Mike Kruczek

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Mike Kruczek
Coach
Quarterback
Personal information
Date of birth: (1953-03-15) March 15, 1953 (age 61)
Place of birth: Washington, D.C.
Career information
College: Boston College
NFL Draft: 1976 / Round: 2 / Pick: 47
Debuted in 1976 for the Pittsburgh Steelers
Last played in 1980 for the Washington Redskins
Career history
 As player:
 As coach:
Career highlights and awards
Career NFL statistics
Stats at NFL.com

Michael Francis "Mike" Kruczek (born March 15, 1953) is an American football coach and former quarterback. He is currently the head varsity coach for Trinity Preparatory School of Florida.

Playing career[edit]

Kruczek earned All-America in 1975 as a quarterback at Boston College where he set several B.C. passing and total offense records.

  • 1974: 104/151 for 1,275 yards with 6 TD vs 7 INT.[1]
  • 1975: 107/164 for 1,132 yards with 6 TD vs 7 INT.

He was selected in the second round of the 1976 NFL Draft by the Pittsburgh Steelers and played in 29 games for them from 1976–1979 and was a member of Super Bowl championship squads in 1978 and 1979.

Kruczek distinguished himself in the NFL as a rookie in 1976 when he stepped into the lineup for an injured Terry Bradshaw and led the Steelers to six consecutive victories en route to the AFC title game. This record for wins as rookie stood until 2004 when it was surpassed by another Steeler, Ben Roethlisberger. He concluded his NFL career in 1980 with the Washington Redskins.

Coaching career[edit]

Kruczek began his coaching career as the quarterbacks coach for Bobby Bowden at Florida State from 1982-83. He served one season in the same capacity for the Jacksonville Bulls of the USFL before he became the offensive coordinator and quarterbacks coach at the University of Central Florida. He was named UCF's head coach in 1998 when 13-year coach Gene McDowell was forced to resign due to a cellular phone fraud scandal. Kruczek's run as coach benefited from the fact that he inherited future NFL Pro Bowl quarterback Daunte Culpepper as a recruit from the McDowell era.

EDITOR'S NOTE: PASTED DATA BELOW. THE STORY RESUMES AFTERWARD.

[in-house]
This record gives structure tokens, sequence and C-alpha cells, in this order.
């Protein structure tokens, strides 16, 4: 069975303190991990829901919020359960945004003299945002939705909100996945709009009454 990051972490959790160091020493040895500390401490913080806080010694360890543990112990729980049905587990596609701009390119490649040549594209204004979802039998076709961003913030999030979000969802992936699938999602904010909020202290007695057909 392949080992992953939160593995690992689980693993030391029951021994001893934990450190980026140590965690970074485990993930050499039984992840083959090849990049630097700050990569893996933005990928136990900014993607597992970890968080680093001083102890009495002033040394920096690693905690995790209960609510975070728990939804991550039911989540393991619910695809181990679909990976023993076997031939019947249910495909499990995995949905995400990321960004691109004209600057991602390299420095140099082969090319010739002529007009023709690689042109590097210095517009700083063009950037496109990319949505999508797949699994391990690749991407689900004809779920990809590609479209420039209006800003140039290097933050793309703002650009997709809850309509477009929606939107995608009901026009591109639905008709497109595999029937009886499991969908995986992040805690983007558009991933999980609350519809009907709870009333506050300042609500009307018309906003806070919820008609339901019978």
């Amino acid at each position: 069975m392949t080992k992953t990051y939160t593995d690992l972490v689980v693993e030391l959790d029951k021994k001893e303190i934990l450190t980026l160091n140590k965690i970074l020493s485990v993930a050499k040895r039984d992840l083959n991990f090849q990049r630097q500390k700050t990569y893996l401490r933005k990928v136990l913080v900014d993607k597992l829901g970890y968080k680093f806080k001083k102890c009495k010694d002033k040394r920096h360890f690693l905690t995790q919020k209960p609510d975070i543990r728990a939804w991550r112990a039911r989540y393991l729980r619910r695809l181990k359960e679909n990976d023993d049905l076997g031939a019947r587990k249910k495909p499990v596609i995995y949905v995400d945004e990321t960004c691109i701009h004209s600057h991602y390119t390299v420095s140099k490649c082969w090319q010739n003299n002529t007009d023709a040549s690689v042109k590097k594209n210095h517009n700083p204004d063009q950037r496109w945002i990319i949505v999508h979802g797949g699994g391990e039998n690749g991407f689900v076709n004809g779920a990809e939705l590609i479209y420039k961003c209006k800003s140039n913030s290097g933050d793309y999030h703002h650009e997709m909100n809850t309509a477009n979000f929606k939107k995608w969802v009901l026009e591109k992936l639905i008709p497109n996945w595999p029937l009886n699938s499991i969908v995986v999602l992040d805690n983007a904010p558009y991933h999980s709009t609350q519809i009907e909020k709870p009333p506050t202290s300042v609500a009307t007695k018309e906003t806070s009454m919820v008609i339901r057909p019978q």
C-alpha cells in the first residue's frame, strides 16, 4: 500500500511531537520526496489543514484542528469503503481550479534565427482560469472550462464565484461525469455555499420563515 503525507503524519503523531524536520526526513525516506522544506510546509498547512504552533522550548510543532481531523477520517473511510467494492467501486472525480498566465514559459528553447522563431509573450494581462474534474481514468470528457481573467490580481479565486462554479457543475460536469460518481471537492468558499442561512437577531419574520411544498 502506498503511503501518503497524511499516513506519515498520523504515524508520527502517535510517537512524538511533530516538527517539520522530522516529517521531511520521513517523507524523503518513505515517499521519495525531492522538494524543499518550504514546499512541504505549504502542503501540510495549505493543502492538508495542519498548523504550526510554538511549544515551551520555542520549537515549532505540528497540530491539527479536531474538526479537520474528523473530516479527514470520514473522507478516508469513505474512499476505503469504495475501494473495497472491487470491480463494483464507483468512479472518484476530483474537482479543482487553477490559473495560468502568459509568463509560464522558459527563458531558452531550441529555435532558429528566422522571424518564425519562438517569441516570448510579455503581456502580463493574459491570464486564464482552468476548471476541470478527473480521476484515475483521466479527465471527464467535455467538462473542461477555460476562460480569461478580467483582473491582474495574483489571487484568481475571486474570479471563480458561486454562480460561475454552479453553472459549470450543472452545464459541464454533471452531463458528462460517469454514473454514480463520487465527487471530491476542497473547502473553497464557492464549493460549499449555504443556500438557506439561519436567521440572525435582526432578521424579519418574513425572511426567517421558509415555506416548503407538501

Kruczek led the fledgling Division 1-A program to some of its biggest successes. In his first season, he led the Knights to a 9-2 record and had a verbal commitment to playing in the first Oahu Bowl. However, those plans were dashed when Miami upset undefeated UCLA, and the resulting domino effect left the Knights out of what would have been their first bowl game ever. Another highlight was an upset win over the 3-8 University of Alabama Crimson Tide in 2000, which gave UCF its first victory over a program from a Bowl Championship Series automatic qualifying conference.

Kruczek's UCF Knights squad joined the Mid-American Conference as a football-only member starting in the 2002 season, with many pundits expecting the team to win the MAC's Eastern Division championship. After a successful debut season in 2002 in which Kruczek's team finished 7-5 and earned second place in the MAC East, UCF struggled mightily in 2003, going 3-9. Starting quarterback Ryan Schneider was dismissed from the team for academic violations and UCF struggled to a 3-7 record before Kruczek was dismissed with two games remaining in the season. After a humiliating loss to MAC bottom dweller Eastern Michigan, Kruczek was fired despite having signed a three-year contract extension at the start of the season. Kruczek was replaced by George O'Leary for the 2004 season.

Head coaching record[edit]

Year Team Overall Conference Standing Bowl/playoffs Coaches# AP°
UCF Knights (Independent / Mid-American Conference) (1998–2003)
1998 UCF 9-2
1999 UCF 4-7
2000 UCF 7-4
2001 UCF 6-5
2002 UCF 7-5 6-2 2 (MAC East)
2003 UCF 3-7 2-4 5 (MAC East)
UCF: 36-30 8-6
Total: 36-30
      National championship         Conference title         Conference division title
Indicates BCS bowl, Bowl Alliance or Bowl Coalition game. #Rankings from final Coaches' Poll.

Personal[edit]

Kruczek and his wife, Leigh, have two children; daughter Kelly and son Garrett.

References[edit]

External links[edit]

Preceded by
Keith Rowen
Arizona Cardinals Offensive Coordinators
2006 (interim)
Succeeded by
Todd Haley